Therefore, under the standards set out in Irvin v. Dowd, our independent evaluation of the voir dire testimony discloses nothing which would raise a presumption of partiality in any of the jurors. The thorough voir dire examination conducted by both the court and counsel adequately protected petitioner's right to be tried by a jury composed of unbiased, impartial jurors.


Petitioner also argues that the trial court's failure to control the release of pre-trial prejudicial information, grant a continuance, change venue, or empanel veniremen from a distant part of the judicial district was reversible error. Since such action was not requested by counsel, petitioner apparently argues that the court should have raised these questions sua sponte. Petitioner places heavy reliance on Sheppard v. Maxwell, 384 U.S. 333, 86 S.Ct. 1507, 16 L.Ed.2d 600 (1966) in his argument on these points. We agree that Sheppard is an important case in this area, but do not believe that it compels reversal in the instant case. While most of the Sheppard opinion is devoted to the effects of prejudicial publicity and conduct occurring during the trial, some of the language applies to pre-trial publicity as well.


Thus, while the Sheppard decision discusses the methods which, in that case, should have been employed by the trial court to control the release and publication of abusive publicity, 384 U.S. at 361, 86 S.Ct. at 1521, the Court was referring only to publicity occurring after judicial proceedings had begun. Obviously, a court is powerless to control news coverage occurring before it has any jurisdiction or before such coverage can be brought to its attention. We refuse to hold a court to such a meaningless and impossible standard as advanced by petitioner.


Regarding the denial of a continuance, it must be noted that the continuance was requested on other grounds which are not contested on this appeal.4 If counsel believed that the publicity was dissipated sufficiently by the time of trial so that a voir dire examination could weed out any undesirable jurors, the court should not, except in the most extreme circumstances, be expected to raise the issue of a continuance sua sponte.Sheppard does not differ with this conclusion. It held that the trial court should have raised the issue of jury sequestration and possibly control of publicity sua sponte, 384 U.S. at 363, 86 S.Ct. at 1522, but did not imply that in all cases involving pre-trial publicity the court necessarily must raise or invoke, sua sponte, all protective measures. Of course in Sheppard, motions for a continuance and for a change of venue were expressly made by counsel and thus were dealt with on that basis. However, while we do not believe that justice should take a role secondary to the adversary process of criminal law, we cannot hold that a trial judge is required to raise all questions concerning the necessity for protective measures. Therefore, as here, in the absence of unusual circumstances, motions for such measures as petitioner advocates in the case at bar must be made by the defendant or his counsel.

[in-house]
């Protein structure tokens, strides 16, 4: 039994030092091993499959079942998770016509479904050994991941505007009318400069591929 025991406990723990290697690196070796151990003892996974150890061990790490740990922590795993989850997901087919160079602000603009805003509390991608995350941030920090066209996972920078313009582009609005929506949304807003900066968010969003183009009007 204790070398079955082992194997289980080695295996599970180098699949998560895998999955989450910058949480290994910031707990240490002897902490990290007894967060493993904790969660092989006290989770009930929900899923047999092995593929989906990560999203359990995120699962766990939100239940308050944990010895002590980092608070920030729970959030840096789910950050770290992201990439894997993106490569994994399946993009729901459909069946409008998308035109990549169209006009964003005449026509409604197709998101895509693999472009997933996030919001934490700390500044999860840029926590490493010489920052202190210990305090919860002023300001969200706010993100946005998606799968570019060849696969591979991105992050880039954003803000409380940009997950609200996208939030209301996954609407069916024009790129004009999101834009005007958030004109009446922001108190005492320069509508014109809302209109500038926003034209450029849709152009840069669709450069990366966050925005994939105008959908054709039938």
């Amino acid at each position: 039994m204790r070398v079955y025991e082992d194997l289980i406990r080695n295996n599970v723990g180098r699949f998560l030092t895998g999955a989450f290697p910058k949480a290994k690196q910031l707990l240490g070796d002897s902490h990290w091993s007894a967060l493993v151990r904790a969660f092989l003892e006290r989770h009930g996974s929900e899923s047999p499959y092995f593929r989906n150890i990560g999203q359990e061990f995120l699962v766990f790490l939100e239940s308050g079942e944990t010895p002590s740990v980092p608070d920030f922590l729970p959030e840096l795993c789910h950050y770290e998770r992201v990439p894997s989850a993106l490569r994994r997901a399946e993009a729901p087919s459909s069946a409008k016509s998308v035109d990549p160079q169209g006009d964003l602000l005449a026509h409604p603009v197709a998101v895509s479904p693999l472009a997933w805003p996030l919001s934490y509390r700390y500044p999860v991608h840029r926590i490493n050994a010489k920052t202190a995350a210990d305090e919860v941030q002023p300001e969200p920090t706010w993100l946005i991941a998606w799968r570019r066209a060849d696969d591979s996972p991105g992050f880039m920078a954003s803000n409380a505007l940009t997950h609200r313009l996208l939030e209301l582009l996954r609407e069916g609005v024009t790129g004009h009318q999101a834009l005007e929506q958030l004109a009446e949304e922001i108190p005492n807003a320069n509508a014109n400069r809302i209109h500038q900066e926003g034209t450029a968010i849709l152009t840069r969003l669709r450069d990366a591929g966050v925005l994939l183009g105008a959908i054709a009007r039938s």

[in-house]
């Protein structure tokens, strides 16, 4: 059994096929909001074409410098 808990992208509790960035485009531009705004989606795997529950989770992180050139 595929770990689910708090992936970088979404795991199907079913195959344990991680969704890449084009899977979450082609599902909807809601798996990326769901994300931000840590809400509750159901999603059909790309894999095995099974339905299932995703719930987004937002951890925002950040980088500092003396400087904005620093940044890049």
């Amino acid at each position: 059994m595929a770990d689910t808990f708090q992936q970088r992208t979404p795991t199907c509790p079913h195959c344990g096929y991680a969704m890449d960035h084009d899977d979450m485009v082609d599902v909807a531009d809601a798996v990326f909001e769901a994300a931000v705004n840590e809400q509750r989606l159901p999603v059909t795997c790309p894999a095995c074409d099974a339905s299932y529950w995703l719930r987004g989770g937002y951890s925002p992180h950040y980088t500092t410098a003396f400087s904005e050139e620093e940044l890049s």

Petitioner's final argument regarding pre-trial publicity is that the prospective jurors should have been examined individually at the voir dire examination. Besides the fact that petitioner did not request such an examination, there is no authority for this contention. Indeed, especially in a case involving a large number of prospective jurors,5 such a procedure would be overburdensome and would probably provide no greater protection than the procedures employed in the instant case. As previously pointed out, the jurors in the case before us did not seem inhibited by the fact that the other veniremen were present. It seems equally plausible that the average layman would become inhibited if he were called individually into the chambers of a federal judge as he would in the presence of his peers. Therefore, we hold that individual questioning of veniremen on pre-trial voir dire examination was not required here.



In all but two instances, the news coverage of petitioner's trial merely reported the factual details of the proceedings, including testimony of witnesses. However, on the second day of the trial the Milwaukee Journal published the names, ages, and addresses of the jurors; and on the fourth day of trial the same newspaper published the substance of the testimony of one Government witness, given outside the jury's presence, which was held inadmissible by the district court.


Petitioner's first contention under this point is that the trial court committed error by failing to sequester the jury and the witnesses, and in failing to caution or control the press and the parties in the release of prejudicial news coverage. Again, the most important recent case in this area is Sheppard v. Maxwell, 384 U.S. 333, 86 S.Ct. 1507, 16 L.Ed.2d 600 (1966), in which the court held that the trial judge should have raised the issue of sequestration sua sponte and that "the courts must take such steps by rule and regulation that will protect their processes from prejudicial outside interferences." 384 U.S. at 363, 86 S.Ct. at 1522. Under the facts present in the instant case, the procedures required by the Supreme Court in Sheppard are inapplicable.